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Jack Trout Fly Fishing International

Belize is a developing Country. Although modern medical practices are common in urban areas, standards are considerably different than in the U.S. Travelers are wise to bring any and all prescription medications they may need, as well as, and ample supply of first aid and hygiene products. Such items are in short supply in the wilderness.

Sunshine is one of the major attractions in Belize, but it can also be your adversary. Severe burns occur all too easily, particularly for folks that travel down from the states during the North American winter. Bring plenty of industrial–strength sunscreen. You’ll be glad you did. Lightweight “flats style” pants, shorts, and long sleeve shirts are key attire for a week-long trip. They will keep you cool and comfortable and help protect you from harmful rays of the sun. Long billed hats, bandannas, and high-quality sunglasses will pay for themselves the first day on the water.

Anywhere in the tropics can be “bug central”. Lots of different species can put the bite on you. Pure deet is perhaps the most effective means of deterring the onslaught. It also helps to avoid the prime portion of the rainy season (July – September). Though many guests drink tap water, we do not recommend this practice. Large water coolers are located in all condo units. Make them you source of drinking water and oral hygiene. When dining out be sure to opt for bottled water. Be wary of ice in drinks. When in doubt, ask. Risks of water-borne disease in are not great. Take precautions and the risk will be no greater than at home.

On the water: When swimming in the salt water, or wading the flats, it is imperative that you have protective footwear. Mature coral cuts like a knife, as many a barefooter can attest. Urchins and stingrays are common on the flats. Stepping on either one of these creatures will result in a painful injury. Play it safe. Bring proper footwear. Sharks, although common in Belize, are rarely large or aggressive. Give them a wide berth and you will lower the risk of dangerous situations.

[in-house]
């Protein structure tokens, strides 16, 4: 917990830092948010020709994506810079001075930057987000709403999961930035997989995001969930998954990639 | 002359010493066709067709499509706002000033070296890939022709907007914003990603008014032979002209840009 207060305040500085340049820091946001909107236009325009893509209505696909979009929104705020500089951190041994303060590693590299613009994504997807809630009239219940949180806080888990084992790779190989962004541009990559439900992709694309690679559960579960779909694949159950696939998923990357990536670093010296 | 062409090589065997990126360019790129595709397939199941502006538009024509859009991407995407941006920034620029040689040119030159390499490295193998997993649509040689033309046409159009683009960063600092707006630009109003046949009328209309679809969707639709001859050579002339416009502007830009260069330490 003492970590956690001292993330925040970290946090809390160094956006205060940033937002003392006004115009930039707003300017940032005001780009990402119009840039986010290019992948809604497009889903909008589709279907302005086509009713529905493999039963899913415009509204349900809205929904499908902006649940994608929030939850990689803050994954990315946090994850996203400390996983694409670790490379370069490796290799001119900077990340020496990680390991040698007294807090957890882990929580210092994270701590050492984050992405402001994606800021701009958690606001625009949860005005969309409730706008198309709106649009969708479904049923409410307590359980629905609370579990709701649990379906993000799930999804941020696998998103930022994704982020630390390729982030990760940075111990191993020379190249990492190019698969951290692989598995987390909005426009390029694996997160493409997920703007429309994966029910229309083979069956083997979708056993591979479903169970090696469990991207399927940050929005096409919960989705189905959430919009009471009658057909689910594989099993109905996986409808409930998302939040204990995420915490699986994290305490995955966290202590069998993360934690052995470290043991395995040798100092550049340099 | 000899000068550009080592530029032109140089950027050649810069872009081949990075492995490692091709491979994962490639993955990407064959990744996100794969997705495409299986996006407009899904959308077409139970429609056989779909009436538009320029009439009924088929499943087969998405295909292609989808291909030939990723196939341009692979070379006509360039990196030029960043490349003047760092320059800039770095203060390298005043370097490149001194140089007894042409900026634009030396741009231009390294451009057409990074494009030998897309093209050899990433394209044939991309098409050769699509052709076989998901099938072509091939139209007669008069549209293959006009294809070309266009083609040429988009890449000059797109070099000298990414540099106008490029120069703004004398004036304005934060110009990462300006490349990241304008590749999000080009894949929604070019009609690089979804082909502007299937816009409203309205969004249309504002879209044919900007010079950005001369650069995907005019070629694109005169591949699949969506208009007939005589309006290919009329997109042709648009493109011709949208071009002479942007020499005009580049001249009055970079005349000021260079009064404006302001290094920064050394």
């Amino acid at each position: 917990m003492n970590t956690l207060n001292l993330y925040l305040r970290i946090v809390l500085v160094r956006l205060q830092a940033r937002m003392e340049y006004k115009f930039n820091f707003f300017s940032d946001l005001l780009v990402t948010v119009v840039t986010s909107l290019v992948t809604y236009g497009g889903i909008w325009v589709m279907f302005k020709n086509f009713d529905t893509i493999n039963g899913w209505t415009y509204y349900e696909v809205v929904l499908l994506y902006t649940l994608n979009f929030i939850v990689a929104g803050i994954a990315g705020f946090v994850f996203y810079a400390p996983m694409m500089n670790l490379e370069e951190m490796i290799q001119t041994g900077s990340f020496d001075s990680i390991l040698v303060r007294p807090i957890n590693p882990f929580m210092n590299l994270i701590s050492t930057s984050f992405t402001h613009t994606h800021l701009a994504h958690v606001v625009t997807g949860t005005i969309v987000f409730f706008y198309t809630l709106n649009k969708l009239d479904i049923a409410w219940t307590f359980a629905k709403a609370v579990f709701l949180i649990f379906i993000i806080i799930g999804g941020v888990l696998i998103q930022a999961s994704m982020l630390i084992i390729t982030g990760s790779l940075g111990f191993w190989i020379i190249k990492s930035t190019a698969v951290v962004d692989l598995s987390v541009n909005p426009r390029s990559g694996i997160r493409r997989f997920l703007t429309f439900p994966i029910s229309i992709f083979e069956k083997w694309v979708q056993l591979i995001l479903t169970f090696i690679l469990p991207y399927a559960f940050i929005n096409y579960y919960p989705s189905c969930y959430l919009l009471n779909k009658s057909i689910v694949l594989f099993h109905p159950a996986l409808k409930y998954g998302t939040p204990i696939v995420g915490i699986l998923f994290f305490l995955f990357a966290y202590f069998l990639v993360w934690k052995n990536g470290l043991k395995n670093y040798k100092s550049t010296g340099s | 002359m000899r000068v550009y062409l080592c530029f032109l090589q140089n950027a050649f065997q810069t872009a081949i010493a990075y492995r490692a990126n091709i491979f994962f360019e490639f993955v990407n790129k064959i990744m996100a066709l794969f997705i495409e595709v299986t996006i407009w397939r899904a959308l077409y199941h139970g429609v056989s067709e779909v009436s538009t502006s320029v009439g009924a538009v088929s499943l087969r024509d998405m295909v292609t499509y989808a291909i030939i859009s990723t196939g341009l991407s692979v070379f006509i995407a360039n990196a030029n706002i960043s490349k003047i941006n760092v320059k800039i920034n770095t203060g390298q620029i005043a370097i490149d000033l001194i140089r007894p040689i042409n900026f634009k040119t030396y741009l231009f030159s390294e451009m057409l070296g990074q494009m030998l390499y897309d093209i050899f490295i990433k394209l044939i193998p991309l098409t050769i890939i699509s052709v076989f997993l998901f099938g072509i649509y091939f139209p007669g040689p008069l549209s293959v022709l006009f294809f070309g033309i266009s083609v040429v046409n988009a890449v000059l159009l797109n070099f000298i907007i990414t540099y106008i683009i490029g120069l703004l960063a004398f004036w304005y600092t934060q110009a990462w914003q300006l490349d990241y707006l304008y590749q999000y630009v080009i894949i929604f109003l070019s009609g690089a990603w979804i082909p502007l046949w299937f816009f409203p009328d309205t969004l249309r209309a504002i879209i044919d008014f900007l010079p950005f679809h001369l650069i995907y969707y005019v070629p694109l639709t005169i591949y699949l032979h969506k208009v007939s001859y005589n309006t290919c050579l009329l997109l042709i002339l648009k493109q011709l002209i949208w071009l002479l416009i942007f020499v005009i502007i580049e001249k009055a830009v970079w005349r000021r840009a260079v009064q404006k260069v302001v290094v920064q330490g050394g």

On land: Organized tours of ruins and the rain forest are your safest means of travelling inland. There is incredible bio-diversity in Belize and it is not be missed. While most animals are harmless, there are a few that pose a serious risk. The mainland jaguar, although shy and reclusive, is a large predator and should be taken seriously. Scorpions and tarantulas are common. Though rarely deadly, their bites/ stings are quite painful and the effects can last for an extended period. Don’t walk around barefoot, especially at night. Keep sliding glass doors closed to avoid any unwanted visitors. Avoid dark and damp places where such species are likely to hide. Fer-de-lance, a large puff adder (rattlesnake family) is deadly. (I know about this snake personally as they seem to like me.) Although anti-venom is available at health clinics throughout Belize, the best approach is prevention. Play it safe. Do no travel alone. Avoid brushy, dark, undeveloped areas where line-of-sight is compromised. Any terrain where animals may not be readily seen should be considered risky. Follow the lead of guides and you will maximize your enjoyment while minimizing the risks. Be very careful around rivers as there are crocodiles that have been seen in the Sittee River, look for two eyes anytime you’re around rivers, something should be lurking at anytime it’s Belize, keep your eyes open and be aware.  

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Send us an email at info@jacktrout.com, give us a call us at (530) 926-4540, or use the contact form at right. We look forward to hearing from you.

Telephone: (530) 926-4540
Email: info@jacktrout.com
Location: P.O. Box 94
Mt. Shasta,
CA 96067
(530) 926-4540

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